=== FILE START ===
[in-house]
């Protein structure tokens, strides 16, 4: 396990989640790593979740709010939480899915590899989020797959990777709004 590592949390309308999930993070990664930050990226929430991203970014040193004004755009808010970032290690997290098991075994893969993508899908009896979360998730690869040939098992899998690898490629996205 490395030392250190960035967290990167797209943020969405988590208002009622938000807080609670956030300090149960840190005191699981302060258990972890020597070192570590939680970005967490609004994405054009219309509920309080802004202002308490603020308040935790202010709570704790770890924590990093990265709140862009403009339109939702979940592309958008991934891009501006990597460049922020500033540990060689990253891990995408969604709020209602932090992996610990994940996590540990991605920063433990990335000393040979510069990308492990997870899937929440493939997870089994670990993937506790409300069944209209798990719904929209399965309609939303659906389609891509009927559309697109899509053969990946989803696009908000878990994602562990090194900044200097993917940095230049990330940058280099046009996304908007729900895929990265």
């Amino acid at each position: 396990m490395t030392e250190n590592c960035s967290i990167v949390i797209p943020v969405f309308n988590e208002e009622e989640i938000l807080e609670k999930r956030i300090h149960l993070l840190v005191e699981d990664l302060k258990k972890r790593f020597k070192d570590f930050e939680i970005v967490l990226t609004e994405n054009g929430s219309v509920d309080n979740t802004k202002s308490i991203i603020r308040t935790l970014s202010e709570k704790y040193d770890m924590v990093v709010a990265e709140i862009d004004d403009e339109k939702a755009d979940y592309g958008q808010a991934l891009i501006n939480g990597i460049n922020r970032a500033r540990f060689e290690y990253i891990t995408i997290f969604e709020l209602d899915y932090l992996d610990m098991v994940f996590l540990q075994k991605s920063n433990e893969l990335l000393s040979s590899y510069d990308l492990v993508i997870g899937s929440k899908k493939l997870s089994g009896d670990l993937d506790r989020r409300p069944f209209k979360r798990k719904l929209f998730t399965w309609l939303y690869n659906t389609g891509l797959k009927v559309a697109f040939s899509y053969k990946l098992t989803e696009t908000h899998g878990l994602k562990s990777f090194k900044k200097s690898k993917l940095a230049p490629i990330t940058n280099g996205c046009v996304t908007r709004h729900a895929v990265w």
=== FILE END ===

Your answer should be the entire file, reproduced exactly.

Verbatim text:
[in-house]
């Protein structure tokens, strides 16, 4: 396990989640790593979740709010939480899915590899989020797959990777709004 590592949390309308999930993070990664930050990226929430991203970014040193004004755009808010970032290690997290098991075994893969993508899908009896979360998730690869040939098992899998690898490629996205 490395030392250190960035967290990167797209943020969405988590208002009622938000807080609670956030300090149960840190005191699981302060258990972890020597070192570590939680970005967490609004994405054009219309509920309080802004202002308490603020308040935790202010709570704790770890924590990093990265709140862009403009339109939702979940592309958008991934891009501006990597460049922020500033540990060689990253891990995408969604709020209602932090992996610990994940996590540990991605920063433990990335000393040979510069990308492990997870899937929440493939997870089994670990993937506790409300069944209209798990719904929209399965309609939303659906389609891509009927559309697109899509053969990946989803696009908000878990994602562990090194900044200097993917940095230049990330940058280099046009996304908007729900895929990265």
């Amino acid at each position: 396990m490395t030392e250190n590592c960035s967290i990167v949390i797209p943020v969405f309308n988590e208002e009622e989640i938000l807080e609670k999930r956030i300090h149960l993070l840190v005191e699981d990664l302060k258990k972890r790593f020597k070192d570590f930050e939680i970005v967490l990226t609004e994405n054009g929430s219309v509920d309080n979740t802004k202002s308490i991203i603020r308040t935790l970014s202010e709570k704790y040193d770890m924590v990093v709010a990265e709140i862009d004004d403009e339109k939702a755009d979940y592309g958008q808010a991934l891009i501006n939480g990597i460049n922020r970032a500033r540990f060689e290690y990253i891990t995408i997290f969604e709020l209602d899915y932090l992996d610990m098991v994940f996590l540990q075994k991605s920063n433990e893969l990335l000393s040979s590899y510069d990308l492990v993508i997870g899937s929440k899908k493939l997870s089994g009896d670990l993937d506790r989020r409300p069944f209209k979360r798990k719904l929209f998730t399965w309609l939303y690869n659906t389609g891509l797959k009927v559309a697109f040939s899509y053969k990946l098992t989803e696009t908000h899998g878990l994602k562990s990777f090194k900044k200097s690898k993917l940095a230049p490629i990330t940058n280099g996205c046009v996304t908007r709004h729900a895929v990265w």